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Survive Inflation Part 2: Investing

Liezl Hesketh in Life skills 


In our last blog about How to Survive Inflation, we said that people who stop expecting the government to supply all their needs and make a plan for themselves, survive inflation. Ten years ago, people said the cost of petrol would never reach double digits. Think of what you pay for petrol today – between R11.94 and R12.37 per litre – all thanks to inflation.  A reasonably priced car will probably take 40 -50 litres to fill the tank. That’s nearly R480 – R620 a tank. The price of petrol is a very good economic indicator.

Survive Inflation through Investing

This week, we’re going to look at how investing can be a great way to reduce your expenses, and thereby increasing net income. Bear in mind, that investing properly is a long term project to beat inflation. As we mentioned last time – forget get rich, quick schemes. They are usually some form of con.  As Warren Buffet, the most successful investor of all time says, “No matter great the talents or efforts, somethings just take time. You can’t produce a baby in one month by getting nine women pregnant.”

Investment requires a lot of research and careful thinking. There are a number of ways to invest. Here are just a few.

  1. Pay off your credit card.

I bet you weren’t expecting that. Having an unpaid credit card means you are already starting from a negative situation. On average, credit card interest in South Africa can be as high as 24.85%. If you pay off the card, that money is now available to earn you interest instead of costing you interest. Apart from the interest, there’s also the annual card fees which, depending on the card can be as high as R53.

Also see: Budgeting Tips for Students

  1. Learn the difference between good debt and bad debt.

Just like with fat, there are both good and bad versions of debt. Bad debt is money you’ve borrowed at a high interest rate. It’s money that waves good-bye. It’s the loans you take out for things like white goods (refrigerators, ovens etc.), clothing, cars and overseas holidays. It’s also your credit card.

Good debt is money that you borrow at a low interest rate but which makes you money down the road. For example, if you borrow money to buy an apartment building, that initial investment will earn you money in a few years’ time and then indefinitely on an on-going basis – if you charge the correct rent. If you charge rent that doesn’t cover the loan repayments and interest you will actually be falling behind into bad debt.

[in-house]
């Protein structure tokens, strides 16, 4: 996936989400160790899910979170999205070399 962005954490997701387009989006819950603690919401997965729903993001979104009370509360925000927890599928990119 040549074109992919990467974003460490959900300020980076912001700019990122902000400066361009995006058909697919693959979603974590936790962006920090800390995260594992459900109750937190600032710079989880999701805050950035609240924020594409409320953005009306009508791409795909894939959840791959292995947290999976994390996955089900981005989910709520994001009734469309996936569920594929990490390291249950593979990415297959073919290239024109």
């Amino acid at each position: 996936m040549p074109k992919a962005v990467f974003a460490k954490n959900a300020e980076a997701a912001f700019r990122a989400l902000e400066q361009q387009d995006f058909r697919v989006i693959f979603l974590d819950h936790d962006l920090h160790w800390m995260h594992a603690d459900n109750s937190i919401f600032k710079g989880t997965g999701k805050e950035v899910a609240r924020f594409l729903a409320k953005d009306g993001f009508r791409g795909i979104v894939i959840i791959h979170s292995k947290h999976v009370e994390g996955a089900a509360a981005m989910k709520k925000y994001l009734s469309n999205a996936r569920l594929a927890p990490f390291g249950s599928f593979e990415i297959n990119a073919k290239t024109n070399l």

1. Follow Warren Buffet – Online and ‘Inlife’.

A lot of modern investors scoff at Warren Buffet for his unexciting investment philosophy. He may be 85, but he’s also consistently ranked among the richest men in the world with a net worth of US$61 billion, so it’s up to you really. A sample of his advice: “Don’t save what’s left after spending. Spend what’s left after saving.”

  1. Play the Stock Market

This takes on-going research and can be a big time investment on a daily basis. If you don’t have the time or the know-how, SATRIX40 is the best way to start. Thanks to a wide range of transparent, passively managed investment products, SATRIX gives you an simple, easy-to-understand, cost effective way to access the stock market at a relatively low cost; a minimum of R300 monthly debit order or a R1000 lump sum.
Don’t expect the government to solve the inflation crisis.  Our last piece of advice – amongst the woes of a crippled economy, the stress of planning for the future and dodging the inflation bullet – don’t forget to have a life.

  1. Invest in property

There there always the option of investing in property, then renting it out. Student Accommodation is growing worldwide. Risks can be higher, but returns are good. And remember, is where you should advertise your rental property today.

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